DSAP system 102 provides driver application programming interfaces (APIs) for interacting with various hardware drivers 112 such as hardserver blade chassis, server power controllers, network switches, and network load balancers.
III. Overview of System Architecture
Referring to FIG. 2, a block diagram illustrating the (logical) system architecture of an embodiment of the present invention, showing connectivity among the various components, is shown. More specifically, FIG. 2 illustrates the components of DSAP system 102 and their respective connectivity to conventional data center components 220 to form a data center 200 according to an embodiment of the present invention.
The components of DSAP system 102, in an embodiment, include an infrastructure controller 202, a server monitor 204, a load manager 206, a plurality of server managers 208a and a plurality of corresponding boot loaders 208b, and a repository manager 210.
Conventional data center components 220 include a plurality of server pools 212a-n, where each pool 212 contains several servers (e.g., an IBM™ or compatible computer running the Microsoft* Windows NT™ operating system, a Sun Fire™ server running the Solaris™ operating system or the like). Conventional data center components 220 also include network switching infrastructure 214, firewalls and load balancing infrastructure 216 (which are connected to external networks (e.g., the Internet) and external server clusters 230), and a centralized network storage device 218.
Wile one network storage device 218 is shown in FIG. 2 for ease of explanation, it will be apparent to one skilled in the relevant art(s) that in alternate embodiments data center 200 may utilize storage devices physically located on one or more computers and device 218 can be mirrored for fault tolerance.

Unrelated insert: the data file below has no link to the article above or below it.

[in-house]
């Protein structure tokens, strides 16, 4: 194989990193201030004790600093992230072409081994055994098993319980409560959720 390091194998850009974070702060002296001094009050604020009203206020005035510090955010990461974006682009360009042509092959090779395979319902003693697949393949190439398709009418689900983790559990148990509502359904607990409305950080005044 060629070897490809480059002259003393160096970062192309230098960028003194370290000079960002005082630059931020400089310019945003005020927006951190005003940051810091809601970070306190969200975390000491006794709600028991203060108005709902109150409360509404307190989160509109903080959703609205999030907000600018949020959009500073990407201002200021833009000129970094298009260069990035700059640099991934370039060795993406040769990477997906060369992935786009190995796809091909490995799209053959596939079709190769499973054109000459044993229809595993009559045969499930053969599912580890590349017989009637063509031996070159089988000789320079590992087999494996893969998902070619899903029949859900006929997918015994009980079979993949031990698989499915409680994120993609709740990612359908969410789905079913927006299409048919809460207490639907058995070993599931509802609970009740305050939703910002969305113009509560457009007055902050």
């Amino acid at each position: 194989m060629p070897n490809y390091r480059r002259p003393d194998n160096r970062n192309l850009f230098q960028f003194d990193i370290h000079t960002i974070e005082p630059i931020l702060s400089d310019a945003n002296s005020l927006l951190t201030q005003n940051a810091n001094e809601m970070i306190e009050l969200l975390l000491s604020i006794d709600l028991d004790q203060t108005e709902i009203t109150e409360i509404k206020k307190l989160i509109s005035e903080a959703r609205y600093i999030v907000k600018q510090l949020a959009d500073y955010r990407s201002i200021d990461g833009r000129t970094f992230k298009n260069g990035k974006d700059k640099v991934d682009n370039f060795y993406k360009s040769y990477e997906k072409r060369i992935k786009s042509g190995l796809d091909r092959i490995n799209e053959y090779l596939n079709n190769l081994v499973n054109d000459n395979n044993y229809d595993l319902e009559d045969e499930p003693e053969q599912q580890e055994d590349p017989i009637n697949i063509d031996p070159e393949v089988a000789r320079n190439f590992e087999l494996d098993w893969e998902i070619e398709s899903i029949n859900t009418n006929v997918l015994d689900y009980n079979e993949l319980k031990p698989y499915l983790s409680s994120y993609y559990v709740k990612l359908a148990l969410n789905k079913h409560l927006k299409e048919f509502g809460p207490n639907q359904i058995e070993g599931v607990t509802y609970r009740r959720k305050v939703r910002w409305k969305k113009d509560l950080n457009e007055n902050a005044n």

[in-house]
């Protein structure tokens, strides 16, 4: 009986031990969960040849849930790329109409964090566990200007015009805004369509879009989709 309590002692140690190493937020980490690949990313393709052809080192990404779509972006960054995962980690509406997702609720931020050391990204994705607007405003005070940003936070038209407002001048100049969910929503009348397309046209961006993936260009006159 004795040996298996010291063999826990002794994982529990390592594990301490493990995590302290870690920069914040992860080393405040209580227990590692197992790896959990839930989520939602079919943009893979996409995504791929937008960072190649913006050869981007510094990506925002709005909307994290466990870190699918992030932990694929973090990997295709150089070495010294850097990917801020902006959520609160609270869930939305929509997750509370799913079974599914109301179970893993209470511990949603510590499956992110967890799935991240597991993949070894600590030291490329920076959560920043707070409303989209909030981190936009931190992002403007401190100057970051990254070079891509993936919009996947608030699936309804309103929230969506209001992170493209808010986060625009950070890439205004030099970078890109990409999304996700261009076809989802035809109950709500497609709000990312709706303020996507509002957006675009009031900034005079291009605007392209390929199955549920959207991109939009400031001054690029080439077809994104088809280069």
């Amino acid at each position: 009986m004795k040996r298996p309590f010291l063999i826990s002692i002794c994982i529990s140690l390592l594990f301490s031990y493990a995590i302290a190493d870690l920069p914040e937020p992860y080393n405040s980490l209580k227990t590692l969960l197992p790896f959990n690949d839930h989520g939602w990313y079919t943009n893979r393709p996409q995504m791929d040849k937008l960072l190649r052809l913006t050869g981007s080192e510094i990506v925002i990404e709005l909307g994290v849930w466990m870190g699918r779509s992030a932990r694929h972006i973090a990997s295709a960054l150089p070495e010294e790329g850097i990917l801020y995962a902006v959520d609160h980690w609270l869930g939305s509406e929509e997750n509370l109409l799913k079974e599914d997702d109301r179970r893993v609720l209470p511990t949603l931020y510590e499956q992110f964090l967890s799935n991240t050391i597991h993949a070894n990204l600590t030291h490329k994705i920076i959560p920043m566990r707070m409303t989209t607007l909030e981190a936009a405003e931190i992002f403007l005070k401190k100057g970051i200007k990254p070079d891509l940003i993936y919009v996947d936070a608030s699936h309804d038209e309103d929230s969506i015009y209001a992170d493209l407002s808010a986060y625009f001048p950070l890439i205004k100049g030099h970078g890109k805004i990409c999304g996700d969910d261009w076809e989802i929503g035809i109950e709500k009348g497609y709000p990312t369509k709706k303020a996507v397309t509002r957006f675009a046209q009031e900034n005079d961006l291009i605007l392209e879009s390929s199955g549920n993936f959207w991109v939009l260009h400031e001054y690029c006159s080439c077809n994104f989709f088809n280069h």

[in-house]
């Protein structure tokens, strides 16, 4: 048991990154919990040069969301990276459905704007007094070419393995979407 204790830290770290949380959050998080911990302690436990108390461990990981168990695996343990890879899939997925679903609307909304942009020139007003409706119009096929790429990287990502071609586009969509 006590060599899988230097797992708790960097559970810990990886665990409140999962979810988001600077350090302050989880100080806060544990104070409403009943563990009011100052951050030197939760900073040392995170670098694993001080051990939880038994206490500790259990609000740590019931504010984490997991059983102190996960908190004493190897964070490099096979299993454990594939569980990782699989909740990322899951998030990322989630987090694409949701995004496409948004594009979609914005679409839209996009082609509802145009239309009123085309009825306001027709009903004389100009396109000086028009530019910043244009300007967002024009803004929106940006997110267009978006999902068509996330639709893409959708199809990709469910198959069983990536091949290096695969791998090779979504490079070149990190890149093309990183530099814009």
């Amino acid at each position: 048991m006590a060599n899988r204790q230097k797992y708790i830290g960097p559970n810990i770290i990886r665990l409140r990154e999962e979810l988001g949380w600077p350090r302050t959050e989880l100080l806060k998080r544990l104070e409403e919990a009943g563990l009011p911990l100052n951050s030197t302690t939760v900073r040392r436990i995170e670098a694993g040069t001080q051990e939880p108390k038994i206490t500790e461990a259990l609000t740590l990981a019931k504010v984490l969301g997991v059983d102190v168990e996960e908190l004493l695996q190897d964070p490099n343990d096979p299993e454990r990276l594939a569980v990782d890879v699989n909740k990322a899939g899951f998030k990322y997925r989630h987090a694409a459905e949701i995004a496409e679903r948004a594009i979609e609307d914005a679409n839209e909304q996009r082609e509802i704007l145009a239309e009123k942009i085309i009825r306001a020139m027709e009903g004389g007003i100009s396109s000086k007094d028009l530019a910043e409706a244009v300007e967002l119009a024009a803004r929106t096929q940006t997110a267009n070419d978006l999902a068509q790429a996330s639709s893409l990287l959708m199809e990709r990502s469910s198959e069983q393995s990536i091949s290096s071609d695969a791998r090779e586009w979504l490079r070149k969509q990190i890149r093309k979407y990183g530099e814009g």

Repository manager 210 is responsible for securely and efficiently provisioning and managing server images 217a-n on storage devices 218 within data center 200. It allows an administrator to install software one time such that it can be shared by all servers within a server pool 212, or even by servers in different pools. The administrator can pick and choose from the installed software base to create a master server image 217. Once defined, this server image 217 can be rapidly replicated and configured using automated tools to build out images for an entire server pool 212. Full life-cycle management is provided with each patching, upgrades, and rollbacks.
Each server manager 208a is responsible for rebooting or powering on and off specified servers as directed by bad manager 206. (Only one server manager 208a is shown in FIG. 2 for ease of explanation herein.) Boot loader 208b executes on the server under control. (Only one boot loader 208b is shown in FIG. 2 for ease of explanation herein.) Boot loader 208b directs the booting server to the correct system image 217, whether on centralized storage 218 or the particular server's local disk drive. After the server has booted to a fully operational state, server manager 208a maintains a management connection with the server via the server's console port or a secured network connection.
Server monitor 204 continuously monitors the health, load and response time of all servers within data center 200. It detects and reports server failures to load manager 206. Server monitor 204 also calculates average server load and response times for each configured server pool 212, reporting under- and over-load conditions to load manager 206.